Cathedral: The Story of Its Construction Summary

David Macaulay


(Beacham's Guide to Literature for Young Adults)

In Cathedral architecture and construction come alive as human accomplishments. The drawings and a thoroughly researched but brief text clarify the technical aspects and terminology as well. A one-page glossary in the back provides a quick reference for architectural terms found in the text. The book also introduces the social structure, materials, and working conditions of the medieval trade guilds.

The book provides excellent exercise for the developing imagination, presenting an incredible variety of viewpoints from which to examine a cathedral— angles not even available to someone standing in the real building. For example, Macaulay provides a bird's-eye view down through the unfinished choir and then takes the reader inside at triforium height, looking out toward the empty space where the nave will be. One page later the reader stands on a narrow scaffold up in the trusses of the roof. A head-on elevation sketch indicates exactly how high the scaffold is and—in terms of construction stages—how it got there. Macaulay's drawings are both meticulously detailed and highly imaginative in perspective.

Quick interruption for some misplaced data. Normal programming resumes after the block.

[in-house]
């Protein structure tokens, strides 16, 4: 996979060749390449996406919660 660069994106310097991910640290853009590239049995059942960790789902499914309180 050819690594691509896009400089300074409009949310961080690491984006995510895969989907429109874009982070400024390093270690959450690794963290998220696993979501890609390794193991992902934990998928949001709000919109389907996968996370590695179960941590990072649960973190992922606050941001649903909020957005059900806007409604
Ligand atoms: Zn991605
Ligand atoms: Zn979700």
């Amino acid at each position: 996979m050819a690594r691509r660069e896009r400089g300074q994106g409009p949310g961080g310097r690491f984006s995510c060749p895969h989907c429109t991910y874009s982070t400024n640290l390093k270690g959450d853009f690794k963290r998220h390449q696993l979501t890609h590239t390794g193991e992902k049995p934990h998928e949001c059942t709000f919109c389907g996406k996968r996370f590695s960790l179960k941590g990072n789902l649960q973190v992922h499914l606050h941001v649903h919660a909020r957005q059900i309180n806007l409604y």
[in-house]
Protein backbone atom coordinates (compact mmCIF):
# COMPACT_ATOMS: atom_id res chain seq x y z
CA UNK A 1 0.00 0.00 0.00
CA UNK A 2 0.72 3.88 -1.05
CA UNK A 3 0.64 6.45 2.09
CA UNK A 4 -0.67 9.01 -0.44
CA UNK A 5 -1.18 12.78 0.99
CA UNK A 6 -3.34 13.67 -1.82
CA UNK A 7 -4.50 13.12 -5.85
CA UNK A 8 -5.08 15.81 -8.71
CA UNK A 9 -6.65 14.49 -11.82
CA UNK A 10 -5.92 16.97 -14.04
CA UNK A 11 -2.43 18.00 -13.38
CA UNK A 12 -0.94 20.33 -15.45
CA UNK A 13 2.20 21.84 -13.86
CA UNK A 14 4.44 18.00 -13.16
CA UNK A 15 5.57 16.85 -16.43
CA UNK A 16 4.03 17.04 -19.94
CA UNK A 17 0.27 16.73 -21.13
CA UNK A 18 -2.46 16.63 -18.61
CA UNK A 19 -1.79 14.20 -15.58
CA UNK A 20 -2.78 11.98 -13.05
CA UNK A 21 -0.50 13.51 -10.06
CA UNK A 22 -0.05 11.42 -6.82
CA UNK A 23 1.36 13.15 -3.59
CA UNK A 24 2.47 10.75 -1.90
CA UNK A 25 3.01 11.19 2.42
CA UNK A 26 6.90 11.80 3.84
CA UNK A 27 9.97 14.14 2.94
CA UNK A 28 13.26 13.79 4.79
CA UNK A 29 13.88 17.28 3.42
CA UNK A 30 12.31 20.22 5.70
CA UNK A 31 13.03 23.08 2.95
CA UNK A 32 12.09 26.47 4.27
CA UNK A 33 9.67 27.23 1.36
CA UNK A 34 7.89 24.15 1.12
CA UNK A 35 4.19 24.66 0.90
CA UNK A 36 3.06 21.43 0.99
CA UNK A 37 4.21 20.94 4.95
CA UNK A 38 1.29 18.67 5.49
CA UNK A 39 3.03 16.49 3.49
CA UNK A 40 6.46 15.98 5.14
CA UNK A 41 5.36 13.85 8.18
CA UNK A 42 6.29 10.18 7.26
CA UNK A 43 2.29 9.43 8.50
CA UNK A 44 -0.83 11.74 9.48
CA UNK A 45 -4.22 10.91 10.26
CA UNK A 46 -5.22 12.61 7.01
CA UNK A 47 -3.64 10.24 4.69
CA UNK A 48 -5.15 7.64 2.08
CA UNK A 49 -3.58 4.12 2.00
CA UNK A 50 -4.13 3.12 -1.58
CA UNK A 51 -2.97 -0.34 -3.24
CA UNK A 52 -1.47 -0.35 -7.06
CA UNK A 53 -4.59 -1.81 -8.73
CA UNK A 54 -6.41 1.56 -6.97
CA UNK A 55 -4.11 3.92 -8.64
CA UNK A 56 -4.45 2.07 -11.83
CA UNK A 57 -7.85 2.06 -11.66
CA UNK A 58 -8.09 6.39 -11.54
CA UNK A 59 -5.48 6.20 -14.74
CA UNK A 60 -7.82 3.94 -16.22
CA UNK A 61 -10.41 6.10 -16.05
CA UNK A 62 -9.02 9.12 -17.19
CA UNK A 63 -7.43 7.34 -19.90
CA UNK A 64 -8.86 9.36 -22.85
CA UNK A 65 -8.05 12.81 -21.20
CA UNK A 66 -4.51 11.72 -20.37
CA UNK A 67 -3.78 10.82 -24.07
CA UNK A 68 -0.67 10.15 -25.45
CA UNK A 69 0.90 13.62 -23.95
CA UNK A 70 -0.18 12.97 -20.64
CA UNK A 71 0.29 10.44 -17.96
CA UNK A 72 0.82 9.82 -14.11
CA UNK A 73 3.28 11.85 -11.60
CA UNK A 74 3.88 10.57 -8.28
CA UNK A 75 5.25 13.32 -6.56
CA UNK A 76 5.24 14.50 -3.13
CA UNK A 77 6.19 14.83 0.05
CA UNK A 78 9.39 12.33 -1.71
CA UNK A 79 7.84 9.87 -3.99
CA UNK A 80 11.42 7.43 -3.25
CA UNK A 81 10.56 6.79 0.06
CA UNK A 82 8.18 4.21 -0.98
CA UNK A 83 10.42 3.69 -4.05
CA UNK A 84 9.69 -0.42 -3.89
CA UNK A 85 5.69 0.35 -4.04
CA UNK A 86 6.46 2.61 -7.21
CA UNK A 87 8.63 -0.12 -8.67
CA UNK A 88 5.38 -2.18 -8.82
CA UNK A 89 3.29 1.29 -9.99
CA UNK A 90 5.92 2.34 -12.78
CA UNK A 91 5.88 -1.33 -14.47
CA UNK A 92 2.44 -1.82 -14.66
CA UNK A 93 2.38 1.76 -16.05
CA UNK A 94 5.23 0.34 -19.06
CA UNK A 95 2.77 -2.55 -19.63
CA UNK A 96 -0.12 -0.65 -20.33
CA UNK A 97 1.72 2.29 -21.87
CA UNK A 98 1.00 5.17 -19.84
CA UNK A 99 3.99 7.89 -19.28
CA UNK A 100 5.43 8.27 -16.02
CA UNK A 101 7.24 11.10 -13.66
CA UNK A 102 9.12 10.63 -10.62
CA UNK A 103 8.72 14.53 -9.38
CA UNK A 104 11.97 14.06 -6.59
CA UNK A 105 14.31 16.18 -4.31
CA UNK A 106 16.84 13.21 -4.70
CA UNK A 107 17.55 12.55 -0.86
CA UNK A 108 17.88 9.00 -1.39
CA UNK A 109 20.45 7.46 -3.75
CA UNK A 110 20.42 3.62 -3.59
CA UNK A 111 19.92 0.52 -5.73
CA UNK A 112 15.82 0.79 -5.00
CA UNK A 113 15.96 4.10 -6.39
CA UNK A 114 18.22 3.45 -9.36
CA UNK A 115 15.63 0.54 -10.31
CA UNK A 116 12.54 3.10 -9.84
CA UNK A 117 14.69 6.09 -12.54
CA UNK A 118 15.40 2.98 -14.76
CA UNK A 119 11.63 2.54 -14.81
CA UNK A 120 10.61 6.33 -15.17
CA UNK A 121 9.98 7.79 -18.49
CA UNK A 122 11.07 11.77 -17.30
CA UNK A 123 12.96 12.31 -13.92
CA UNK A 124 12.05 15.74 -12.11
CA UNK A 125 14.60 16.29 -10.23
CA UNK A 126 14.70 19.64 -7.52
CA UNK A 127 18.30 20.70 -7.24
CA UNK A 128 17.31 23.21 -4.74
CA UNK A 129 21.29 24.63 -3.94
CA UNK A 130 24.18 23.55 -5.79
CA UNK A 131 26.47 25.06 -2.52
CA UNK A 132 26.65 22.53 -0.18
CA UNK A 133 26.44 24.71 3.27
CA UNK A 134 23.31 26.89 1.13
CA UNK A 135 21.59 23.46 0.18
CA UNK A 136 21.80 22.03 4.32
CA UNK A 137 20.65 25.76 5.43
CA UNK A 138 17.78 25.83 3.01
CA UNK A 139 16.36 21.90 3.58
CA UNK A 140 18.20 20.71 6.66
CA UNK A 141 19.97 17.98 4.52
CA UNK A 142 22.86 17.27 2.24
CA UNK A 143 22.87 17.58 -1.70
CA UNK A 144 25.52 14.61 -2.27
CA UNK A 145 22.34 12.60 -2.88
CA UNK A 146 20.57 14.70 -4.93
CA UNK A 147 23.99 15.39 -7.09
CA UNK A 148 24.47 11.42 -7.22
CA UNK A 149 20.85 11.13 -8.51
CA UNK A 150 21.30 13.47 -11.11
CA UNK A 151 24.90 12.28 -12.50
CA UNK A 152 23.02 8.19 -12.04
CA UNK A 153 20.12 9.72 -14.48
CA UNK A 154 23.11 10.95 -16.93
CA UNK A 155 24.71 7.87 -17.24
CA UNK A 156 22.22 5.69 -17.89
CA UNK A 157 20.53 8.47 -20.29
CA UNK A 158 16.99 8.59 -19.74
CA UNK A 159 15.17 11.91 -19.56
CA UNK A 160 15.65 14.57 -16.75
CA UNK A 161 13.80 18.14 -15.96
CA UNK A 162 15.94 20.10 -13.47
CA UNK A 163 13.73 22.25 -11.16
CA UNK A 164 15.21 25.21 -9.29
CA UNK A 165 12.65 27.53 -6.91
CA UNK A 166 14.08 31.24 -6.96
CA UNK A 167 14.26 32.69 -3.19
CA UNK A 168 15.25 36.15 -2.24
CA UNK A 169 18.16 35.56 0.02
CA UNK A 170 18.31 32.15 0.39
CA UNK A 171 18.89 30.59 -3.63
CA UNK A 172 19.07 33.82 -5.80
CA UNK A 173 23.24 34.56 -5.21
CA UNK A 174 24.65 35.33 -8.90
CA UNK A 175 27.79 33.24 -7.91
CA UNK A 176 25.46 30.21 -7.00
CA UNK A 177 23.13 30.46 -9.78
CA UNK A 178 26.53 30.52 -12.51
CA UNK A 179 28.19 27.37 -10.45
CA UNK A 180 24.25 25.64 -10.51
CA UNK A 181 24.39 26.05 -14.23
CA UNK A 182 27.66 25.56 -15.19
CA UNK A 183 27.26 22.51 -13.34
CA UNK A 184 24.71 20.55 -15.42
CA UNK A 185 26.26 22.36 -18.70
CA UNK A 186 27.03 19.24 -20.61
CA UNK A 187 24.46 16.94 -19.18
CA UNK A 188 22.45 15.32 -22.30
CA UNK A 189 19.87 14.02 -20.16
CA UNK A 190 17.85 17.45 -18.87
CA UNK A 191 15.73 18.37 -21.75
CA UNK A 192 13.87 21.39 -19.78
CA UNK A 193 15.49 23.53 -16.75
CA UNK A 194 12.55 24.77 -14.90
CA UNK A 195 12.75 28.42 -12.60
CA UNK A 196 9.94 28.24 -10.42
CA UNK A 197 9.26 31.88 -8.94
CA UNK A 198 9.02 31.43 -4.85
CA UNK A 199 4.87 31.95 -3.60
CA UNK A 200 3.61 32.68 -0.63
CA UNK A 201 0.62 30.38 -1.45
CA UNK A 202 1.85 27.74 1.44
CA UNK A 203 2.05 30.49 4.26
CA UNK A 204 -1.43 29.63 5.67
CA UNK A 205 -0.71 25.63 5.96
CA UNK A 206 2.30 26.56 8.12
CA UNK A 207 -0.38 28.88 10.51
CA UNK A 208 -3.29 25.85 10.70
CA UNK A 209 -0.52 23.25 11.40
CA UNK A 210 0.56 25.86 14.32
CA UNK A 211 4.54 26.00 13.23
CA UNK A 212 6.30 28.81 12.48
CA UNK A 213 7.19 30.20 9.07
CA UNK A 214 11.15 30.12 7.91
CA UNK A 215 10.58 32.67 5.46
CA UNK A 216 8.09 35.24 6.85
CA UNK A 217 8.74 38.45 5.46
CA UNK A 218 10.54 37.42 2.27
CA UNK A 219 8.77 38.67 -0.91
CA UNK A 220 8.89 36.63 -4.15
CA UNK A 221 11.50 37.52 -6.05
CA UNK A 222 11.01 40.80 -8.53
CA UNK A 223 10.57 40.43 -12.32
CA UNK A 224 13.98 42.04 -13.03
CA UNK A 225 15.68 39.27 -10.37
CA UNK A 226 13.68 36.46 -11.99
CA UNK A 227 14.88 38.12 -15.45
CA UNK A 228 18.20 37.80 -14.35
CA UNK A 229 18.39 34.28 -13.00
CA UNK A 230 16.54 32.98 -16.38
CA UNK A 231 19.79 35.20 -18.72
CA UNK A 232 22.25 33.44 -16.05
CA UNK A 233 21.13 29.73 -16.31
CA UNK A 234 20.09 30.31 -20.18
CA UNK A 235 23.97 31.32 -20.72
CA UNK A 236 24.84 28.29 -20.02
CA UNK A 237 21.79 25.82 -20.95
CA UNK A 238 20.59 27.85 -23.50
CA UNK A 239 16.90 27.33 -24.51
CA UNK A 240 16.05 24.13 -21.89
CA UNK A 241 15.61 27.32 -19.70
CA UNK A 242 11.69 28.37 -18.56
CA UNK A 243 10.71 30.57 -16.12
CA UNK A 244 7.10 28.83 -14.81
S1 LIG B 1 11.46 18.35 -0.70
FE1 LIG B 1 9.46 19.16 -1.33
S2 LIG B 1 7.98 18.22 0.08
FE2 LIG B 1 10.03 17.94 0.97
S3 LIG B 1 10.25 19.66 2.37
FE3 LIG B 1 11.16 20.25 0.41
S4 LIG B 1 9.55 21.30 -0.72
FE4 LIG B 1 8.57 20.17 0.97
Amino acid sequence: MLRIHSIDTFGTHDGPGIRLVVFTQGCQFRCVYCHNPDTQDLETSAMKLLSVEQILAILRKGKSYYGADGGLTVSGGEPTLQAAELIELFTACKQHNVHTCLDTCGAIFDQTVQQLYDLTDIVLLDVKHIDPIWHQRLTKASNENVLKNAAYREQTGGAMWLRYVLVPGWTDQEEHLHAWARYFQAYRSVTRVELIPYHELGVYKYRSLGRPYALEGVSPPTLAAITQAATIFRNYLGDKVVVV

(The entire section is 173 words.)